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County processed more than 4,000 filings for foreclosures

Monday, December 01, 2003

By Jeffrey Cohan, Pittsburgh Post-Gazette

An Allegheny County record will be broken this morning, but it's no cause for celebration.

The 9 a.m. sheriff's sale will culminate the busiest year on record for mortgage foreclosures and tax-lien sales. For the first time ever, the sheriff's office has processed more than 4,000 filings from creditors who want to seize real estate from debtors.

Already, creditors have filed more than 400 properties for the January sale, setting a pace that could push the county above the 5,000 mark in 2004.

"Where is it going to stop?" said Marty Madigan, who has the grim task of managing the monthly auctions of property for the sheriff's office.

The number of foreclosures and tax lien sales have risen every year since 1997, producing figures that are far worse than anything the county saw during the era of steel mill closures. In fact, this year's record of 4,337 is more than three times the total from any year in the 1980s.

If it's any consolation, the county's numbers reflect a national trend. When the percentage of residential mortgages in foreclosure reached 1.2 percent this year, it was the highest mark recorded in the United States since the Mortgage Bankers Association of America started keeping track in 1972.

Determining the cause of the upswing in foreclosures is difficult.

According to Madigan, divorce is the most common cause of foreclosure, since many homeowners need two incomes to make their mortgage payments. But divorce doesn't explain why the county surpassed the 4,000 mark for the first time this year.

It is more likely that the culprits include sub-prime lending, high unemployment and tax increases.

Sub-prime lenders offer mortgages to people with credit problems, but at higher-than-average interest rates.

Consumer advocates use the term "predatory lenders" to describe mortgage companies that combine sub-prime loans with unscrupulous tactics, such as keeping homeowners uninformed about how much they owe and when payment is due and rushing to foreclose instead of granting forebearance.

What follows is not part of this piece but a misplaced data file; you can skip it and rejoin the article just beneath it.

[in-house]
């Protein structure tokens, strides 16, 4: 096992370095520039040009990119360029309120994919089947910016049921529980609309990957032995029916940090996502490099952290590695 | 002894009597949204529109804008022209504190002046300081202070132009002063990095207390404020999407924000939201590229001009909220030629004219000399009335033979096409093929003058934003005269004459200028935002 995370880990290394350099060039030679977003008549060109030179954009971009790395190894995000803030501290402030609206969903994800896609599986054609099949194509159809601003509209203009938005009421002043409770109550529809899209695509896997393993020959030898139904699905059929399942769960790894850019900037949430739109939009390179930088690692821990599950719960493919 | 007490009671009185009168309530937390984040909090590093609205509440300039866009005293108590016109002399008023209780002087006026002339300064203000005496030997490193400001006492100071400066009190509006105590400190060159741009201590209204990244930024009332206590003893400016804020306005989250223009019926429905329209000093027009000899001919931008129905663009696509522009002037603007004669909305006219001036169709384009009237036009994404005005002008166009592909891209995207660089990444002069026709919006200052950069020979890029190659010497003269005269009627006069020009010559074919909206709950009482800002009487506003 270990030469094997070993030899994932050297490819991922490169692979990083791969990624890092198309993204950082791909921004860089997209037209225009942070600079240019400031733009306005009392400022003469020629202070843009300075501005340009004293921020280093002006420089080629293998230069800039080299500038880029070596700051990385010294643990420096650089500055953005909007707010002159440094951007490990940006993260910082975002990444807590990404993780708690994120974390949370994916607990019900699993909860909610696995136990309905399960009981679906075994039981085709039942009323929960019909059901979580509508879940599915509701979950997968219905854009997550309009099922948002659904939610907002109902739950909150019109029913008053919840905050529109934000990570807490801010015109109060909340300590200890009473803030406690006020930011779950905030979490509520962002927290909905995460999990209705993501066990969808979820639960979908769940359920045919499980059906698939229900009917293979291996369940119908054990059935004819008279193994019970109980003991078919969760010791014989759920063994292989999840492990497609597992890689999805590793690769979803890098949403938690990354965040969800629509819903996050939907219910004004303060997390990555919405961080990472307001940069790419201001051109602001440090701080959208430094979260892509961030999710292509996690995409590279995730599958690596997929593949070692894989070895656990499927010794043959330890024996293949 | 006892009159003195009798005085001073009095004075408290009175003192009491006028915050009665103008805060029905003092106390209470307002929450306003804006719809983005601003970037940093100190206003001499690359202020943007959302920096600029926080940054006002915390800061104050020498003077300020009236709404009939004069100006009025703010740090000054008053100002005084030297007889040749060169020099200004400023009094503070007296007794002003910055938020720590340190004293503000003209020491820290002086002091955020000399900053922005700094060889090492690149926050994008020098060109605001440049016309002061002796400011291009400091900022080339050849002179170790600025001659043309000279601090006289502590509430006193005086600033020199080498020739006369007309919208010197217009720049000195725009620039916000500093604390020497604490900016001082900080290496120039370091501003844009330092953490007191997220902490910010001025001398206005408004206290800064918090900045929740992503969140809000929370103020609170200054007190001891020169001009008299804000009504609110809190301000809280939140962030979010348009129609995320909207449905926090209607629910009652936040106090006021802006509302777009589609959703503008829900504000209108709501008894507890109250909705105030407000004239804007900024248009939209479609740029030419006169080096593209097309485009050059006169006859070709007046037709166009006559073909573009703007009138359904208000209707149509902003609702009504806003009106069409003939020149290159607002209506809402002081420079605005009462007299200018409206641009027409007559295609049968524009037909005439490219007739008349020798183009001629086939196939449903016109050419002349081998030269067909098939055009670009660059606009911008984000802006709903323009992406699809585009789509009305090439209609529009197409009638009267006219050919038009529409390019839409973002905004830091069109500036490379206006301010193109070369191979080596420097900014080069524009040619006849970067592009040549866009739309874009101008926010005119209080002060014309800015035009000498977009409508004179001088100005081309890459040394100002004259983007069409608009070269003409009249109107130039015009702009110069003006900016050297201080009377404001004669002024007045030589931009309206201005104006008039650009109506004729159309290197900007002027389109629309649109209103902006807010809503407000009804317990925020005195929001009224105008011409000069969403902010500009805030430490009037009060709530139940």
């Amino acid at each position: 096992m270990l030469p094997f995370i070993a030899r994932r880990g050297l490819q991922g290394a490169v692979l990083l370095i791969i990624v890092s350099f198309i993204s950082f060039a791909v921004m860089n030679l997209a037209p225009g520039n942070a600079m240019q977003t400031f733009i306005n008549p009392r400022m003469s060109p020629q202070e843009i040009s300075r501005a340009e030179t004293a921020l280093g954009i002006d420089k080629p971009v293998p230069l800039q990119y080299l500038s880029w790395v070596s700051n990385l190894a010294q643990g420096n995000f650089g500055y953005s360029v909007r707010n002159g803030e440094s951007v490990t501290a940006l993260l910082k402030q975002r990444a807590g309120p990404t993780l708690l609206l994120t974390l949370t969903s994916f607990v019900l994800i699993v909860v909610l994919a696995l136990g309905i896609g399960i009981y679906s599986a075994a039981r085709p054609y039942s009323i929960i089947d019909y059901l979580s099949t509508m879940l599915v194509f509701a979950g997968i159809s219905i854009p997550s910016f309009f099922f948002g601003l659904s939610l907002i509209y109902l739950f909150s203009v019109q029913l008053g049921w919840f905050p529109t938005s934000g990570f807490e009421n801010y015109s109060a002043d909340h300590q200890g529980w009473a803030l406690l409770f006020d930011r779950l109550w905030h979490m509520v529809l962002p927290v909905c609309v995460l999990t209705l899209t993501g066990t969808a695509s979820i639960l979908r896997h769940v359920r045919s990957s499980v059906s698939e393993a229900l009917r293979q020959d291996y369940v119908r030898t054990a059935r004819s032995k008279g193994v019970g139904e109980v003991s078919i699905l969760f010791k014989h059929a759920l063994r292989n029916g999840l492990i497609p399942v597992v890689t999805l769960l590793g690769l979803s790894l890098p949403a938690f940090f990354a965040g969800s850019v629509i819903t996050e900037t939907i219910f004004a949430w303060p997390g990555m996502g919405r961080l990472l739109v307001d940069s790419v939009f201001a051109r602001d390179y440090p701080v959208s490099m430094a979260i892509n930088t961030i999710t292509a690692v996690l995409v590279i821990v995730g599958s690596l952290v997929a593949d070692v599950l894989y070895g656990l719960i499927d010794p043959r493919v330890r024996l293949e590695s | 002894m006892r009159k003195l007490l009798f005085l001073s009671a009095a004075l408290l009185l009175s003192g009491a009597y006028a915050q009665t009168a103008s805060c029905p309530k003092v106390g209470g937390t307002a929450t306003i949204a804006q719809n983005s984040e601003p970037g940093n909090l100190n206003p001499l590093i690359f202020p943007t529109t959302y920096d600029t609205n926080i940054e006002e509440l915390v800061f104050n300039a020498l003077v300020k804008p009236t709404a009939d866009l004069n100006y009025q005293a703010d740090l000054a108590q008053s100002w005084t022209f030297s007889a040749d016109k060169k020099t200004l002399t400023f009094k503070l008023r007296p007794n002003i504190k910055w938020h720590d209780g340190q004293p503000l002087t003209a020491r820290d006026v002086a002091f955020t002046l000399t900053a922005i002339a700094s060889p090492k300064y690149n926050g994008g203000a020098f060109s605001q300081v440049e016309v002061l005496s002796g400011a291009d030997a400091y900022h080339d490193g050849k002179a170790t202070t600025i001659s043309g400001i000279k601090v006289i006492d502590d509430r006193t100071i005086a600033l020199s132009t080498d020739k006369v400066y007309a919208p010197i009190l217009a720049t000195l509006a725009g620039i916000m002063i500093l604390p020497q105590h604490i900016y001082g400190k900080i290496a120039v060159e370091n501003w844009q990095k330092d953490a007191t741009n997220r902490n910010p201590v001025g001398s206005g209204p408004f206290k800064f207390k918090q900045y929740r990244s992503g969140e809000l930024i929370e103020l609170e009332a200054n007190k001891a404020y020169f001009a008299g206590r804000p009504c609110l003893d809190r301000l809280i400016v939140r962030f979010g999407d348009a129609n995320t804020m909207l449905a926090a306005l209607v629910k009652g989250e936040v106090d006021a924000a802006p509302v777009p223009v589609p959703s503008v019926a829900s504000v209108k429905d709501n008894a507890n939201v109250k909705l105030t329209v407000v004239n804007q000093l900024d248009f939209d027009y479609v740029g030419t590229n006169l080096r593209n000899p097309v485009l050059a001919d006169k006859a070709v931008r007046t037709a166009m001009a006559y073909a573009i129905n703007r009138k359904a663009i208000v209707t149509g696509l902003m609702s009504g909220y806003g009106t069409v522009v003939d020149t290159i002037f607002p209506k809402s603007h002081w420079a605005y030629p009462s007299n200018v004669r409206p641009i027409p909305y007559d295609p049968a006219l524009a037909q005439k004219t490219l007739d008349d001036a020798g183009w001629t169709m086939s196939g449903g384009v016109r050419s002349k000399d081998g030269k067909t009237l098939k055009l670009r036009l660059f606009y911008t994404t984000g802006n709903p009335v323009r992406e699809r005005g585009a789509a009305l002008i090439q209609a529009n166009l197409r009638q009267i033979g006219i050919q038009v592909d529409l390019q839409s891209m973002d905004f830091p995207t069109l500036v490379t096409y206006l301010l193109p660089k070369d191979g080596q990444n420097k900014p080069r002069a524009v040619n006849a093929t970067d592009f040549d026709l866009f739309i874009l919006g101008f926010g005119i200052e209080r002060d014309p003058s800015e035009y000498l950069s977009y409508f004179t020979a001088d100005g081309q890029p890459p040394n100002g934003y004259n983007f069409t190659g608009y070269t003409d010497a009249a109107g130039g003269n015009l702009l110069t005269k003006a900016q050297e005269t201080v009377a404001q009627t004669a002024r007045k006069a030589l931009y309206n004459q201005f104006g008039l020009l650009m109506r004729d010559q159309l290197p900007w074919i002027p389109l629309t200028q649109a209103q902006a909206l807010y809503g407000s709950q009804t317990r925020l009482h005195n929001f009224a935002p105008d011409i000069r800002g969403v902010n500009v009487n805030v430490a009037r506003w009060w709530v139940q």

Manchester homeowner Sherry Speaks, a victim of exactly those tactics, saw her house listed for sheriff's sale three times this year. Each time, she managed to escape from foreclosure by filing for bankruptcy.

"It's been a nightmare," said Speaks, 43.

Shortly after she bought her house in 1999, Speaks' loan was sold to Utah-based Fairbanks Capital Corp., the nation's largest servicer of sub-prime mortgages. The company earlier this month agreed to a $40 million settlement after the Federal Trade Commission charged that the firm had engaged in variety of deceptive and illegal practices.

"I was so angry and so mad at Fairbanks, I was not going to let them win," Speaks said.

Housing advocates in Allegheny County fear that predatory lenders, such as Fairbanks, are driving up the number of foreclosures.

"There has been an increase in predatory lending in the area and predatory lending leads to an increase in sheriff's sales," said LouAnn Ross, executive director of Downtown-based Neighborhood Housing Services.

In the world of sub-prime mortgages, however, the borrower often bears some or all of the blame for a foreclosure.

"A lot of people think they can borrow their way out of debt," said Linda Harvan, mortgage coordinator for Action Housing Inc., another nonprofit group.

"They just aren't financially savvy," she said. "At some point, it just blows up in their faces."

Generally speaking, foreclosures are relatively few in number when the housing market is strong. In Allegheny County, the housing market has been stable, at worst, this year. But that has been offset by an increase in unemployment, another precursor of foreclosures.

The county's unemployment rate in September stood at 4.4 percent, better than the 4.8 percent rate of September 2002 but higher than the rates for the Septembers in 1999, 2000 and 2001.

"The economy is a little rough right now, as everyone knows," Ross said.

Property tax increases might also figure into the surge in foreclosures.

In many cases, the countywide reassessments in 2001 and 2002 overvalued homes in poor neighborhoods, leading to tax increases for those who could least afford them.

"A lot of people are losing their homes because of the whole tax situation," Harvan said.

Homeowners can lose their houses because of liens for unpaid taxes. Of the 4,377 sheriff's sales filed this year, more than 1,000 have been tax lien sales rather than foreclosures.

The county and city of Pittsburgh have sold such liens to private firms, which have engaged in aggressive collection efforts and have obtained numerous properties through sheriff's sales.

Various programs are in place, though, to help the record number of people who are in danger of losing their homes.

Last month, a coalition of 25 local neighborhood organizations, mortgage underwriter Fannie Mae and three local banks rolled out a $1 million program to refinance sub-prime loans in the Pittsburgh area at lower rates.

In addition, the state offers assistance to beleaguered borrowers through the Homeowners' Emergency Mortgage Assistance Program, which was created in 1983 in response to a spate of steel mill closures. Through the program, homeowners can receive state loans to make delinquent mortgage payments.

But despite these programs and others like them, there will be plenty of activity this morning in the Gold Room of the Allegheny County Courthouse, where a record-breaking sheriff's sale will take place.

Jeffrey Cohan can be reached at jcohan@post-gazette.com or 412-263-3573.

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